Former president Alberto Fujimori will not be able to leave Peru for the next four months while he is tried in freedom as a presumed mediator in the murders of six peasants during his presidency between 1990 and 2000.
Debate informed yesterday that “a Peruvian court banned him from leaving the country on Tuesday after accepting the decision of Superior Prosecutor Luis Landa, who argued that there was a history of "flight risk" as happened at the end of 2000, when Fujimori left Peru under the justification of attending the Forum Asia-Pacific Economic Cooperation in Brunei and then resigned from Japan”.
Magistrates Miluska Cano, Omar Pimentel, and Otto Verapinto additionally imposed restrictions on Fujimori, such as: not changing his address, not leaving Lima, and punctually attending sessions of the judicial process.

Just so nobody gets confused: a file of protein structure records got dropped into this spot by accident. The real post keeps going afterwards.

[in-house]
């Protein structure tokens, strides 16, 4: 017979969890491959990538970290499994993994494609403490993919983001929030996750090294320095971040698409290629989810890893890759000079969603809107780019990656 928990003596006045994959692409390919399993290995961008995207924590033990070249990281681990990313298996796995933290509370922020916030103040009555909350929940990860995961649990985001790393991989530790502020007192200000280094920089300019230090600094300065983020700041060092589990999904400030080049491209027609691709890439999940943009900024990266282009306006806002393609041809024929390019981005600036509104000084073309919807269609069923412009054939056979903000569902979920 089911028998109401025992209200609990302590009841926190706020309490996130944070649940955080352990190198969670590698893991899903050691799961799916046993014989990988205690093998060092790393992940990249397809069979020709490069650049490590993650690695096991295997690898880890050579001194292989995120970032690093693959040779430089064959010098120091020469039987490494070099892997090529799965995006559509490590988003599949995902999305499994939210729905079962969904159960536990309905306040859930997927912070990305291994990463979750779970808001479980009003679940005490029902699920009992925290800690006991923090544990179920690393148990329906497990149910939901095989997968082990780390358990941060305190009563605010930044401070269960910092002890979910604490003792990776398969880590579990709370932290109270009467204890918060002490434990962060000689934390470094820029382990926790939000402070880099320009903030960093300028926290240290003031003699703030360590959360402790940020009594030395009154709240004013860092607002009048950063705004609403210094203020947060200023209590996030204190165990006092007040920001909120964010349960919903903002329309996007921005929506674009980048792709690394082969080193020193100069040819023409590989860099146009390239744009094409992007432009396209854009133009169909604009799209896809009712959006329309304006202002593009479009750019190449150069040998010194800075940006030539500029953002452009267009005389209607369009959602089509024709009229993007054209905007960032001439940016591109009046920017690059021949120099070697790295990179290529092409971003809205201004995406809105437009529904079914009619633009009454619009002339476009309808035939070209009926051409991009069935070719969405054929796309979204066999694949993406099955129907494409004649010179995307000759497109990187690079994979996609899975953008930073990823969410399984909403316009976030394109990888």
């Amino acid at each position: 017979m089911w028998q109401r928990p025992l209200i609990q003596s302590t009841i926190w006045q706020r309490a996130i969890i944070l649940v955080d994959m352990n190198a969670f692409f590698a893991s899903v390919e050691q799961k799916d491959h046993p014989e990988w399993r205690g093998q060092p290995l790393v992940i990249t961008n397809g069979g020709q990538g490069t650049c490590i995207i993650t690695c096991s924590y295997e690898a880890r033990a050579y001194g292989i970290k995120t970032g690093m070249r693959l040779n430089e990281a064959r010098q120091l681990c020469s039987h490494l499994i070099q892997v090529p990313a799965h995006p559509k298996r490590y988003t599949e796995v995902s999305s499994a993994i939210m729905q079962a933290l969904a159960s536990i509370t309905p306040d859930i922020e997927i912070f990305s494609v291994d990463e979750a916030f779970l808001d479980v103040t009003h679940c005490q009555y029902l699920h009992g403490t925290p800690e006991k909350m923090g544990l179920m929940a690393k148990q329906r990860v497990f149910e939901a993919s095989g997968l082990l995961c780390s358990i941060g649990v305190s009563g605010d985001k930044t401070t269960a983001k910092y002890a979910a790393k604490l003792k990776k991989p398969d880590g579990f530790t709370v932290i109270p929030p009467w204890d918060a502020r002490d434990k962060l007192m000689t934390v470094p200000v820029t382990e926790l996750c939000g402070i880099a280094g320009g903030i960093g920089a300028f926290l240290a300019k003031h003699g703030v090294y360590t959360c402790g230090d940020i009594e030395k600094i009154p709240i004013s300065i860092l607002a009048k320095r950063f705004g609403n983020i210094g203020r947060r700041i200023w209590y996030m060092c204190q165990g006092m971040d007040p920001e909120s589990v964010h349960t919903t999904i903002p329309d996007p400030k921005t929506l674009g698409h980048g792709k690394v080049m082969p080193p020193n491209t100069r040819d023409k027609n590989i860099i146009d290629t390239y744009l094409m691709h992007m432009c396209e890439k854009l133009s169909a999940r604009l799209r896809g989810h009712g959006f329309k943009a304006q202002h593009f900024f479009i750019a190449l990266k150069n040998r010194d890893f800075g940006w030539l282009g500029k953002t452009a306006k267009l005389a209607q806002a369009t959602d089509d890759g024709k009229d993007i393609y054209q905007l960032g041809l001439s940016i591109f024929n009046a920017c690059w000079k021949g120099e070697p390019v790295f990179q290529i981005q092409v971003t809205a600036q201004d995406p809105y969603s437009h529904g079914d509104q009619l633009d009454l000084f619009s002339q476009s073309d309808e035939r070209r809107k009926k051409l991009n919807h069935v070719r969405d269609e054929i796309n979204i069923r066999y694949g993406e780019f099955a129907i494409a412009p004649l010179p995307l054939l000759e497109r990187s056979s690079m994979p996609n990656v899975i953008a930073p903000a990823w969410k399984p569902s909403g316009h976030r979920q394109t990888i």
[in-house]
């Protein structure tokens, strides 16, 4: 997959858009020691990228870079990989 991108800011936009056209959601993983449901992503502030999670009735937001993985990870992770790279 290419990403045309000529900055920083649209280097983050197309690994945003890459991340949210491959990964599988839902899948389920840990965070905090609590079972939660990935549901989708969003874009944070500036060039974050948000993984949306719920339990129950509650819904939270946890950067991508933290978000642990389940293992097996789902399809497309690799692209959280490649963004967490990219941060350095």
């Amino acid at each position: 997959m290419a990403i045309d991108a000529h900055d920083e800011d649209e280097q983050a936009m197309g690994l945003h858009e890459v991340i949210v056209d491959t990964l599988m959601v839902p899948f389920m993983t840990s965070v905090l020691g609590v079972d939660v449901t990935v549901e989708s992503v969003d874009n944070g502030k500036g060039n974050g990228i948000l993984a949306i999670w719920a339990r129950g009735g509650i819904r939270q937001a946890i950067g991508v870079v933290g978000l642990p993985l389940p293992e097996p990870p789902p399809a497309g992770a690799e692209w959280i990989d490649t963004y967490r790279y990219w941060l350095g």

The ban on leaving Peru for four months could also be extended at the end of the term.
In 2017, Prosecutor Landa accused Fujimori, 79, of being the mediator of the crimes of the six peasants in the town of Pativilca and requested a sentence of 25 years in prison against the ex-President.
“The six victims of that rural village were taken from their homes by a military squadron one early morning of January 1992, after which they were tortured, burned and shot in the fields”, Debate explained.
Landa also requested condemnations for 22 other people, including Fujimori's spy chief, Vladimiro Montesinos, who has more than 30 convictions for various crimes ranging from murder to arms trafficking.
After his escape to Japan in 2000, Fujimori returned to Chile, where he was arrested and extradited to Peru in 2007. In Lima, the former president was sentenced to 25 years in prison for the murder of 25 other Peruvians but was pardoned in December 2017 by the then president Pedro Pablo Kuczynski.